Far from locking law out of its bedrooms, mainstream BDSM has deliberately imported one unlikely legal form: contract. Lifestyle guides encourage the use of BDSM contracts, which employ contract forms to set limits and rules of play for BDSM sex. These contracts are negotiated, drafted, and framed in much the same manner as conventional contracts and have become an increasingly accepted part of BDSM practice. Indeed, the contract's popularity is evidenced by its very inclusion in Fifty Shades of Grey, as E L James not only references such an agreement but takes pages away from erotic play to depict the couple's negotiations and to reprint in full the draft contract, complete with twenty-one different sets of terms, and the parties' enumerated objections and amendments.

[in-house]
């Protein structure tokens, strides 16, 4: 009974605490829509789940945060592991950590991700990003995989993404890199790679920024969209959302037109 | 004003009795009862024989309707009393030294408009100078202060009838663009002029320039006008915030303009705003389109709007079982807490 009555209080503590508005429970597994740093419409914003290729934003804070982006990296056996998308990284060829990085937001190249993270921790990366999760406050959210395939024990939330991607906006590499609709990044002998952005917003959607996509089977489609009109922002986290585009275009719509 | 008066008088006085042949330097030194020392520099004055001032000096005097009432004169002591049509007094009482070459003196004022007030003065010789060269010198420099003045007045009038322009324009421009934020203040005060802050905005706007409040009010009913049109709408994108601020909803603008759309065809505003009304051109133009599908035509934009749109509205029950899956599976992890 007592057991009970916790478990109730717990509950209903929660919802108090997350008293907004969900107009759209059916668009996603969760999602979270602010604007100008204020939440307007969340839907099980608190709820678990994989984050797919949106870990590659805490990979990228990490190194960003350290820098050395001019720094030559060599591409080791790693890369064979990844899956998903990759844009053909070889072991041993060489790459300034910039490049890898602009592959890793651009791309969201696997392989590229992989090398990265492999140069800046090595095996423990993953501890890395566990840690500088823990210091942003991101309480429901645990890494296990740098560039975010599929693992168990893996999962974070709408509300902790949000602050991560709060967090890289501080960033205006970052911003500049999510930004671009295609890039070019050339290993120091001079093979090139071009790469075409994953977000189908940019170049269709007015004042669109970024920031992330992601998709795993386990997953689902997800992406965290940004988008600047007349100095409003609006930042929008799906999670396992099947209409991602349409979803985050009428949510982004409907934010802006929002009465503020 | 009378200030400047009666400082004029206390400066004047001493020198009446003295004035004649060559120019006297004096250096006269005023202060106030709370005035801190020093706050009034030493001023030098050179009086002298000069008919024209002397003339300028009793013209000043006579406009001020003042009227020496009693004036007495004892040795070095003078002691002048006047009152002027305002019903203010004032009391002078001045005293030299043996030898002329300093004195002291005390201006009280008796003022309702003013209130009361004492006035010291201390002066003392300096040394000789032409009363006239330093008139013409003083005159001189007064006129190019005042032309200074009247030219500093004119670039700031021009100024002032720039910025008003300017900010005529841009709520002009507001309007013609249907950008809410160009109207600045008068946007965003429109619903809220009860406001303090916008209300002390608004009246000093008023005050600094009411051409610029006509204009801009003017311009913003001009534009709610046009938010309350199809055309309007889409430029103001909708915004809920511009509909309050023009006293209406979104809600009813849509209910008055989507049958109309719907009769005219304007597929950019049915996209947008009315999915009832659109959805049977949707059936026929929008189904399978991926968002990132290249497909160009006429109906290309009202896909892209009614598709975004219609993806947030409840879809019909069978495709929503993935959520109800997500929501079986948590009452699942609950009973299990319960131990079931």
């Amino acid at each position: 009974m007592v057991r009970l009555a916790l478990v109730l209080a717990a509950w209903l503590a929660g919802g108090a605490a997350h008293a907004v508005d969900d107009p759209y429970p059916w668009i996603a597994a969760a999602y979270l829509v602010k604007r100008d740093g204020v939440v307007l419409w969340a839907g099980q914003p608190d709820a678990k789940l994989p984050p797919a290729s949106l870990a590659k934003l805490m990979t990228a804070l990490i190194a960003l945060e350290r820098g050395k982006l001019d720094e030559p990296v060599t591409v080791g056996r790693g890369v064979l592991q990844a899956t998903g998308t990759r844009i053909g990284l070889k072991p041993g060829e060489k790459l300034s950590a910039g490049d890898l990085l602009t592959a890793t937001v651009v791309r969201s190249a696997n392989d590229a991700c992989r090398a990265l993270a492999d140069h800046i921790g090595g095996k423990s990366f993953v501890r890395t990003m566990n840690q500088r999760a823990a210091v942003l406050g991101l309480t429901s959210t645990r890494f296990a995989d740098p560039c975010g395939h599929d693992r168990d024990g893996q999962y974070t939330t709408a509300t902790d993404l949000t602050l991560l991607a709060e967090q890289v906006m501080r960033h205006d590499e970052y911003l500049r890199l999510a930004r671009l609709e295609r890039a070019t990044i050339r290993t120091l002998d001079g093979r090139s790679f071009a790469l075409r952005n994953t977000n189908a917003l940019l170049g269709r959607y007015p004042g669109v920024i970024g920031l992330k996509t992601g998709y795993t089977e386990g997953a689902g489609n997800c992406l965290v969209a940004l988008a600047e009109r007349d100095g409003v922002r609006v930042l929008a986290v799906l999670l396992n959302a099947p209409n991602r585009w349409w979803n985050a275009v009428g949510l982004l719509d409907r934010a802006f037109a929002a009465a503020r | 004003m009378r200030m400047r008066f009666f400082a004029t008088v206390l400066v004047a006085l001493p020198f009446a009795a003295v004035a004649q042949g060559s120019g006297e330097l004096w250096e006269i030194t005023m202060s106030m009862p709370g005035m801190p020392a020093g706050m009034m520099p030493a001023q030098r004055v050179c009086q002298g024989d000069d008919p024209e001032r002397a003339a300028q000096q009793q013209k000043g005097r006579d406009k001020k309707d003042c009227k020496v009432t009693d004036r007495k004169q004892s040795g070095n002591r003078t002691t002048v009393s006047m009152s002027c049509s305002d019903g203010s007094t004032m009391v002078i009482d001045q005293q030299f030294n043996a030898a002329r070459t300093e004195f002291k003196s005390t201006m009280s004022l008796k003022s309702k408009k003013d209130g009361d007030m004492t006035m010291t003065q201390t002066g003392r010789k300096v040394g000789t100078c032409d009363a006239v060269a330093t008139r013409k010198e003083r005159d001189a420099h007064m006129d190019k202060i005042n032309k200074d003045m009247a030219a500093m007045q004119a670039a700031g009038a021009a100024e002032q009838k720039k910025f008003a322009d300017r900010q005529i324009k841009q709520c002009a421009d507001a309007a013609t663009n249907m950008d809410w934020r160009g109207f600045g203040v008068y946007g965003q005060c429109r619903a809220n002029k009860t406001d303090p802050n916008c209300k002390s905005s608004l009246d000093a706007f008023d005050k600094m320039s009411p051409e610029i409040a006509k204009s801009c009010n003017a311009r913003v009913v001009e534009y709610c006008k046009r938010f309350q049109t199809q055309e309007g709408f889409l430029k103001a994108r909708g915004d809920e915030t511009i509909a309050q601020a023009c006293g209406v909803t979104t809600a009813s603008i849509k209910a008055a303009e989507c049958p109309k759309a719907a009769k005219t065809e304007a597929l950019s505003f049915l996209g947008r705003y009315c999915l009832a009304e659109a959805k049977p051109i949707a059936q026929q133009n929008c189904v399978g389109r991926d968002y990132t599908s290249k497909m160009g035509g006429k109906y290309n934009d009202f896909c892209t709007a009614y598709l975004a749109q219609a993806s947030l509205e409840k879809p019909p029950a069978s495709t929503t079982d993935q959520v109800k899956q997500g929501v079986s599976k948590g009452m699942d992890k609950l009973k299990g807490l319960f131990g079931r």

Though popular, these contracts represent functionally extralegal documents, as BDSM contractors have yet to bring a contractual dispute to court and, indeed, often expressly draft the contracts in the belief that they are legally unenforceable. However, this seeming "illegality" stands to make these contracts more, not less, interesting to the legal academic: the very existence of such contracts in the absence of expected enforcement suggests an interaction between law and BDSM that goes beyond the functional, providing unique access to the practice's conceptual foundations.